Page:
We have worked with 86 different revenue cycle entities over the past 12 years, from hospital CBO's to large national firms to small firms with only two clients. There are certain trends we see whenever a billing firm is in trouble. In my opinion, here is our list of symptoms that maybe something is wrong.
In summary, if you see some of these things in your billing or revenue cycle management, then take note. Billing is incredibly hard, with numerous front end and back end variables that must be handled correctly. Add to this industry consolidation, CPT changes and the necessity of publicly traded billing firms to satisfy their shareholders with high profits, and you have the perfect storm for lost revenue.
- Increasing account receivables (AR) is often the first sign of trouble. Commonly, we see the AR over 120 edging upward slowly and then settling. We have seen this move from single digits to double digits with several failing firms. Often we hear numerous excuses for this change. Usually this increase is caused by a lack of effort on refiling denied claims. Remember, 16% of all claims are denied and 50% of those are not appealed. Recently a national insurance plan noted they deny 10% of all their claims. We often see an issue when billing companies are purchased or transitioned. Often a firm being sold releases staff ahead of the purchase to make its bottom line look good. Usually the staff members released are the higher paid claims management staff - those who actually work the claims. The thinking is that the rise in AR will not take place until after the purchase.
- Poor management reports. We have seen great reports and numerous Crystal Reports but a common symptom of a biller destined to fail is one that cannot produce the basic reporting. We have seen billers that can only produce gross charge and payment reports. This was great in 1990 but the environment is so different now that data is king. Failure to track RVU's and managed care rates are common symptoms of a biller that is behind the curve.
- Asking the group for money. If your biller comes to you and requests money to upgrade their billing software or hardware or to help them pay for interfaces, this is a sign of someone who does not keep ahead of the business. This is their responsibility, not yours. If your biller asks you to pay for extras such as credentialing, monitoring, a percentage of collection accounts or to pay more to follow up on a claim, be wary. These arrangements are outside the norm and may indicate a firm that is having a cash flow issue. Also be wary if the biller asks you to invest in the billing firm and become part owner. This causes unique stresses on the practice and the billing firm.
- Delayed deposits to your bank account. If the biller is holding your cash a bit longer before making a deposit, this not a good sign. This causes delays in rebilling and makes collections harder.
- Not being ICD-10 ready. Like Y2K and other necessary but complicated changes, government requirements seem to separate good businesses from the bad. The next big delineator will be ICD-10. Although it has already been delayed, some billing companies will still not be ready and will have issues.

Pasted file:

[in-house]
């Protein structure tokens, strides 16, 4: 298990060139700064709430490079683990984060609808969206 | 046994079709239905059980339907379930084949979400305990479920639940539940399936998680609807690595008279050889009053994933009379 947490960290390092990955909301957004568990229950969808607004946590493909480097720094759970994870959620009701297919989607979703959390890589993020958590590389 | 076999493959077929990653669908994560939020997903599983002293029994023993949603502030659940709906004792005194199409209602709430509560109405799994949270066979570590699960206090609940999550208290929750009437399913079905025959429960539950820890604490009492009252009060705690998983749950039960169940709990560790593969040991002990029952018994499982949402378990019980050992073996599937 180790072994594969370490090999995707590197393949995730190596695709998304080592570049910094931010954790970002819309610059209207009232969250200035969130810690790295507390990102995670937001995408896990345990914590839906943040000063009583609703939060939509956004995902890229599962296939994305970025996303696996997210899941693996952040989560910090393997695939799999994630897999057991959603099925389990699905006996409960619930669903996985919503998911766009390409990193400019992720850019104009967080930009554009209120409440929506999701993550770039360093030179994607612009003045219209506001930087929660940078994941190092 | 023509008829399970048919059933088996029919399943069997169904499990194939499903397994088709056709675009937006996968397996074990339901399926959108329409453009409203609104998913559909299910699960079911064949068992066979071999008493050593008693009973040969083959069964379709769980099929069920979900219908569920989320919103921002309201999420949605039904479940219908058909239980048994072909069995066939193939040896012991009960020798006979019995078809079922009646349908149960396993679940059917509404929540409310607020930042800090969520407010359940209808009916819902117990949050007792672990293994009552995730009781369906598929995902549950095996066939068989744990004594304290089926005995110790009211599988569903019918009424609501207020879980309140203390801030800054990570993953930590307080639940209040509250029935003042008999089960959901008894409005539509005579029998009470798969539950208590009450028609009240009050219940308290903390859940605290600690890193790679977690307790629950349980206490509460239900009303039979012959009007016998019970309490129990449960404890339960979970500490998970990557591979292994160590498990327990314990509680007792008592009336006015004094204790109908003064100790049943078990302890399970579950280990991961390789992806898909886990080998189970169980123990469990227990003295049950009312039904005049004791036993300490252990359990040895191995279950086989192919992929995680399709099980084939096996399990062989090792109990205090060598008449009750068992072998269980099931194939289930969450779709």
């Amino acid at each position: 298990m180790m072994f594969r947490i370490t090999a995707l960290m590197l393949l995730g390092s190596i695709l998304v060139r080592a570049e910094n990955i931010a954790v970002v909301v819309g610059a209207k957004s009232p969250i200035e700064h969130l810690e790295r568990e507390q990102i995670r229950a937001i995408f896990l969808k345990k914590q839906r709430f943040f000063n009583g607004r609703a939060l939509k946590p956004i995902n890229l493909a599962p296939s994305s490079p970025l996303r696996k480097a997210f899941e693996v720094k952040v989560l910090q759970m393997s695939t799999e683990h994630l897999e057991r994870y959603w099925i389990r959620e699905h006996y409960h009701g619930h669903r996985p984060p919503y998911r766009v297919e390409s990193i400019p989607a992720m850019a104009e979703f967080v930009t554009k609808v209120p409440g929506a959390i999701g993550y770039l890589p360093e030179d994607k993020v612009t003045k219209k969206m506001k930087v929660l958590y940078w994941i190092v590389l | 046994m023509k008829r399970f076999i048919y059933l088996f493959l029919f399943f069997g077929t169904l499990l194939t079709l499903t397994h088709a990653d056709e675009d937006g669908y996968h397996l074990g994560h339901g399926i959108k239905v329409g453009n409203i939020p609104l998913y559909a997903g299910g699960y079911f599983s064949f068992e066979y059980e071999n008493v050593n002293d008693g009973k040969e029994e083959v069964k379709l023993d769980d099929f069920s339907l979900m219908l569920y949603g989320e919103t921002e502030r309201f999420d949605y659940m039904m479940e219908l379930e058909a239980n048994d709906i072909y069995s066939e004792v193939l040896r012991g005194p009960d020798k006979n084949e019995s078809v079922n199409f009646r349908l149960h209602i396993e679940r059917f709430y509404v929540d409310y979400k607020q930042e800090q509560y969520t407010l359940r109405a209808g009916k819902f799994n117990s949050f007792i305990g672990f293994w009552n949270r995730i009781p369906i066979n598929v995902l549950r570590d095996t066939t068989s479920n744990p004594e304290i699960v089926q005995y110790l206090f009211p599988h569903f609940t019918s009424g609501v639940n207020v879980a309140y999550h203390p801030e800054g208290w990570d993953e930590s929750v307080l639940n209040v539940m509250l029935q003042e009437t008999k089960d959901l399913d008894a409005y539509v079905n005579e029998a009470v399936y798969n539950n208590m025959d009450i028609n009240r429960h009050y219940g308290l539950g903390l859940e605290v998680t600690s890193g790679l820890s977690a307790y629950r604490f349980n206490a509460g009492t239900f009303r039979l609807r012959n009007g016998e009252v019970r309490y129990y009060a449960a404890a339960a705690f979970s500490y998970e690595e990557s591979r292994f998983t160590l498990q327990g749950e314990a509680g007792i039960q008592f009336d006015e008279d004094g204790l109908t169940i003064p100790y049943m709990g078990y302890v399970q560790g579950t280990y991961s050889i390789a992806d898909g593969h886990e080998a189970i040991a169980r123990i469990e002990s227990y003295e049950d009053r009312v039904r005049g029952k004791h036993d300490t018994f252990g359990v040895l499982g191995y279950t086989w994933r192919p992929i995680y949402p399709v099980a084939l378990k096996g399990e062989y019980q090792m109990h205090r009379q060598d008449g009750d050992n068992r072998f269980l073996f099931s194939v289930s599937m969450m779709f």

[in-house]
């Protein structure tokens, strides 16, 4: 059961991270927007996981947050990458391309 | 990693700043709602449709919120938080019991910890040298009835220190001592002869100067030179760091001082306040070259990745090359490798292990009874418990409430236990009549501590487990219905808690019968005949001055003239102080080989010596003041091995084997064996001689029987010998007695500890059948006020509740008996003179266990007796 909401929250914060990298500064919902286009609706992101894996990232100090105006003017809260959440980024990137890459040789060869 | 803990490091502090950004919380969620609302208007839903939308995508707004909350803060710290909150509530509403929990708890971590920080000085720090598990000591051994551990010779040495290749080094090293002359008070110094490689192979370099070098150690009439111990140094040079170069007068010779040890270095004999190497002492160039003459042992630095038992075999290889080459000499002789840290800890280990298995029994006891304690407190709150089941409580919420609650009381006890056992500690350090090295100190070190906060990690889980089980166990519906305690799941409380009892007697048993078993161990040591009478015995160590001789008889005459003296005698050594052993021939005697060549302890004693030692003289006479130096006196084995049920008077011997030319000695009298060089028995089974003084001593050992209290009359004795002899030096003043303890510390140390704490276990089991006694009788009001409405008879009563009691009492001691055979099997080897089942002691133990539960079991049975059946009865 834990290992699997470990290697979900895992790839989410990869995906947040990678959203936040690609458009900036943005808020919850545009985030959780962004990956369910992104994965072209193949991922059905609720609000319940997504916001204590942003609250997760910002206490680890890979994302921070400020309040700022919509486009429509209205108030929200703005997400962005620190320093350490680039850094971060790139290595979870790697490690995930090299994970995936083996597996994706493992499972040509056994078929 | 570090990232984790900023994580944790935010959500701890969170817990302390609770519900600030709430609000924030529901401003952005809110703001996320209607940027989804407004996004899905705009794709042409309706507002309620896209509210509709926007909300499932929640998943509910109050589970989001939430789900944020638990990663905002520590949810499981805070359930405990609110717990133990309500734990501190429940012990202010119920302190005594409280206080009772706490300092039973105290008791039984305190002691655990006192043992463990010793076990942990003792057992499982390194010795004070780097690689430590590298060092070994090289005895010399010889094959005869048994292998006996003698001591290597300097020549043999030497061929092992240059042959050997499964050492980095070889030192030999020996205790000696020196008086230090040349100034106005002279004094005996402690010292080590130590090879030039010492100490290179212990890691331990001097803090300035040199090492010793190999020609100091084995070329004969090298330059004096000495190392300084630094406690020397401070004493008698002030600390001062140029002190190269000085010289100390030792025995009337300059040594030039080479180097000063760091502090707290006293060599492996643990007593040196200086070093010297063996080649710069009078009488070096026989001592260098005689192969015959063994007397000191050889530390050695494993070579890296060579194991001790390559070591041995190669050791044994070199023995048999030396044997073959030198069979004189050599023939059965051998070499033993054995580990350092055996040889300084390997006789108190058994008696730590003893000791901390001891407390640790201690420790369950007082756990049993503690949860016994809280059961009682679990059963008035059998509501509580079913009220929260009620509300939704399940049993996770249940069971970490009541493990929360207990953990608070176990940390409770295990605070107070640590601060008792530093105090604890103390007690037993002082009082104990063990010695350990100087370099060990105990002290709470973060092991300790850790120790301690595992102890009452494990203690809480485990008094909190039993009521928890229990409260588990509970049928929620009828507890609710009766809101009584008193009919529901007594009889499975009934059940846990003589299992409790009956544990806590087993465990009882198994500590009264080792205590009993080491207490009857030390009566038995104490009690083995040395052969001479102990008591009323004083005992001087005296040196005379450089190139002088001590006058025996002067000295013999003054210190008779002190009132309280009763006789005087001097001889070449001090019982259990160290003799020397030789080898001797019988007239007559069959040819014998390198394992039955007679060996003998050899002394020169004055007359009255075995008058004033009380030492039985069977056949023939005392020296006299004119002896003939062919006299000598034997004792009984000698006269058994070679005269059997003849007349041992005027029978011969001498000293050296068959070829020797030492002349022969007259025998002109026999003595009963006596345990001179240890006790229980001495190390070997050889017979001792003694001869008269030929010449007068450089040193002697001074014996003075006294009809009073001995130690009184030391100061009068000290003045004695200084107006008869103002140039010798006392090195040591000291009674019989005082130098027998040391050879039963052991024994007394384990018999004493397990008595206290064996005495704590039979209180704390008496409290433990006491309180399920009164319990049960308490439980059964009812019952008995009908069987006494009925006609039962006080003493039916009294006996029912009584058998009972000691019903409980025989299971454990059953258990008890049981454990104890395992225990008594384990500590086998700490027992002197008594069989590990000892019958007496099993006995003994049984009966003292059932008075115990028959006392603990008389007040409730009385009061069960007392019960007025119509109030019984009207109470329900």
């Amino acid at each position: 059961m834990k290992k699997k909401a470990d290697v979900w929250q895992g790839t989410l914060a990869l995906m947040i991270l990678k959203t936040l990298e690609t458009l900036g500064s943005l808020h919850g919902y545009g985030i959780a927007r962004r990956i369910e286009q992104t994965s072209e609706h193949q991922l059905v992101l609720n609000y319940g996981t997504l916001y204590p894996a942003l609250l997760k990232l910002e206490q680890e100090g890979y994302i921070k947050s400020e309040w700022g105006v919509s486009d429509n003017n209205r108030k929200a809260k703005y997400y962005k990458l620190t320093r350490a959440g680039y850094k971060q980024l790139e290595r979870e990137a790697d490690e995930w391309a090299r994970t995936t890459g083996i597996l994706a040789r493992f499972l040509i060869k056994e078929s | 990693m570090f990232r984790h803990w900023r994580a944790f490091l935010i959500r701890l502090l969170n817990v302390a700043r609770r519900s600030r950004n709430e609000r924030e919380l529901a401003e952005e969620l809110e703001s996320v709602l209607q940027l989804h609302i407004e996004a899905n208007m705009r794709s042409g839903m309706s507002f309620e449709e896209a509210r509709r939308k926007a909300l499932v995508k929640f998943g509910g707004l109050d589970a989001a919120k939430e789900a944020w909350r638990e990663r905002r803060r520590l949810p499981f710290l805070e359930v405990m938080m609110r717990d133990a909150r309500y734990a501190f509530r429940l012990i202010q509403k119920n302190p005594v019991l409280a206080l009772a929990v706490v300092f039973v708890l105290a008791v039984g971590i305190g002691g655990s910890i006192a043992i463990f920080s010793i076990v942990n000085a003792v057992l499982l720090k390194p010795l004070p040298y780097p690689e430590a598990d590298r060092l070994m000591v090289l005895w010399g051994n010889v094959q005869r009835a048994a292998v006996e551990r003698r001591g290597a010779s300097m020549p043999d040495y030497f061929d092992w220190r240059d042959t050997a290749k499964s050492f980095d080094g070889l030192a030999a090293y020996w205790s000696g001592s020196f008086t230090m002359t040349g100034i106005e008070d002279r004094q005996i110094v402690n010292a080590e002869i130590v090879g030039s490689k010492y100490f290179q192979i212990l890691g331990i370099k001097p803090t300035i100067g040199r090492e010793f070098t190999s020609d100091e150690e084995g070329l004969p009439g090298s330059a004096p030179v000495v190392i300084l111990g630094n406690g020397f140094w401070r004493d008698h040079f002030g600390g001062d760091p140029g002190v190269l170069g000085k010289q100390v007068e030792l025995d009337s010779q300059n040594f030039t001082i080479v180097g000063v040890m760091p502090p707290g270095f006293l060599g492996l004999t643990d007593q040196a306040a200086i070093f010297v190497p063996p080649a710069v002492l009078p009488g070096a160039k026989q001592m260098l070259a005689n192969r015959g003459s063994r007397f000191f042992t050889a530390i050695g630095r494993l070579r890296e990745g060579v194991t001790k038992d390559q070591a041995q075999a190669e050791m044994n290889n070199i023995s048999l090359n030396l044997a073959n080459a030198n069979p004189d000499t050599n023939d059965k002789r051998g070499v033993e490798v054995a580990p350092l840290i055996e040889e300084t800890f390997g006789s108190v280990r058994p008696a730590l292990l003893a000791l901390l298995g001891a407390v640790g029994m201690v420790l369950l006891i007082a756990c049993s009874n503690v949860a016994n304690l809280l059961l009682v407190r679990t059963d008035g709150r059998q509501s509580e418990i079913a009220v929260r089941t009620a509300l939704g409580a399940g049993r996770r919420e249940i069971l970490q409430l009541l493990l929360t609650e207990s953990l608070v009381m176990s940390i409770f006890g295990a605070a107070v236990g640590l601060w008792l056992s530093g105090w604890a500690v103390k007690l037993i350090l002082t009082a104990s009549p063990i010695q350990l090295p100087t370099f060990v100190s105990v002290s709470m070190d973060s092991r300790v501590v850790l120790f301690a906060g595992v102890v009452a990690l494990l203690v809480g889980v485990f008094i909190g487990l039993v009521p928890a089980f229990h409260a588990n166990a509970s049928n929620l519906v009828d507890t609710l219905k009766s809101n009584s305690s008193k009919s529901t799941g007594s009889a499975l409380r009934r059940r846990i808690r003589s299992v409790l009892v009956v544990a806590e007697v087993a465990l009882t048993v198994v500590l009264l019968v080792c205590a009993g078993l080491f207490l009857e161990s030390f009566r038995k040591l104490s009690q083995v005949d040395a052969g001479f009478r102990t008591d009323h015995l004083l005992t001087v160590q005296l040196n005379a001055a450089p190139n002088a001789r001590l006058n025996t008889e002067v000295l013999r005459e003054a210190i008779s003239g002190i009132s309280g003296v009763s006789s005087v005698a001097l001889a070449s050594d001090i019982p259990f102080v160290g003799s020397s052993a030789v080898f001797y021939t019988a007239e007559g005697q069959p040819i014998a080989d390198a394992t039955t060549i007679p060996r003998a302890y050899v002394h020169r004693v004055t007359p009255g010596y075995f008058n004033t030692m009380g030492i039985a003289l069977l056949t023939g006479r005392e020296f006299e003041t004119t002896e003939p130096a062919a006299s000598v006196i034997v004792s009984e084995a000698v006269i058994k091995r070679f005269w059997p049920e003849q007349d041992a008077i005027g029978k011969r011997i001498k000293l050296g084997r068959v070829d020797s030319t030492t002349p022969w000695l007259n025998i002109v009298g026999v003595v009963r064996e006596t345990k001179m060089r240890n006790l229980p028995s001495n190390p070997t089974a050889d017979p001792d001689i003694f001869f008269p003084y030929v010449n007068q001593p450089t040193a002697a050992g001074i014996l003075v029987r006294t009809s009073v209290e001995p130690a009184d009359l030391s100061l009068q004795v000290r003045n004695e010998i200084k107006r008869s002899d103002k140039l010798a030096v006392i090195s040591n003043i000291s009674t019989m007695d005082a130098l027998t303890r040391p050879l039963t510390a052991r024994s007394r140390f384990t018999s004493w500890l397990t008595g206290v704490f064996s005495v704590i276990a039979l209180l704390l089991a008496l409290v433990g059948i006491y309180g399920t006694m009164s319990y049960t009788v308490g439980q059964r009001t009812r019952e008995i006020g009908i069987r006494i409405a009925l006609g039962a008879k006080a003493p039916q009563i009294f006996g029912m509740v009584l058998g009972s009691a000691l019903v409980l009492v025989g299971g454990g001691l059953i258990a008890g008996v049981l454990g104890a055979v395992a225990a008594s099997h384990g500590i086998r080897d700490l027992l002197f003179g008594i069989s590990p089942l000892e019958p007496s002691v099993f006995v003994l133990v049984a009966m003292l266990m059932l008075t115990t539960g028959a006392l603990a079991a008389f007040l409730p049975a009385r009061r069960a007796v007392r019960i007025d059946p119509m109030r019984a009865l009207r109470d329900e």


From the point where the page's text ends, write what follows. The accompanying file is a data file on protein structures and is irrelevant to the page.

- Failed charge capture processes. It is important to audit your billing. The first thing to look at is the charge capture process, to make sure that all work is being billed, for several reasons. First, this is a major compliance issue. Second, you are losing money. Third, you are paying for malpractice insurance for this work. If you end up in court and the case was not billed, this will look bad.
- Not using denial reports. Your denial reports tell you what you need to fix in your billing process. Failing to fix the problems is a sign of a weak process. Failing to have any denial reports is a sign of complacency.
- Not being on top of industry changes. If your biller is not attending your industry specific workshops, then you may be missing some very important pieces of the puzzle. I would question the expertise of any "experts" that don't attend these workshops.
- Failing to upgrade billing software and maintain billing standards. If your biller is not upgrading their software, what does this tell you? To me it says they are myopic in their business approach and sooner or later this will cost you money. Since there are fantastic software firms producing quality products, the failure to upgrade your infrastructure will cost you in the long run. Today, most billing firms have scanning software, programmers, and electronic work flow software. Most coders work off an electronic screen, and everyone has strong batch totals as part of their billing software. Any biller using a total paper environment is most likely not up to industry standards.
- Bad outsourcing. Most billing firms outsource their data entry, interface management and call centers. Some do it well and some not so well. Bad outsourcing is always found when you audit your billing. You find keying errors, claim errors, bad credentialing, accounts being adjusted incorrectly, the wrong allowed amounts being applied, and incorrect secondary billing. Even in the best case, this will cost you some revenue.
If you have questions, please contact: Mick Raich, President, Vachette Business Services and Stark Medical Auditing at 866-407-0763.
Mick Raich owns Vachette Pathology and works with pathologists, laboratories and hospitals nationwide in the area of strategic management and revenue cycle management. Mick can be reached at 866-407-0763 or 517-403-0763 or via e-mail at firstname.lastname@example.org or visit www.vachettepathology.com.
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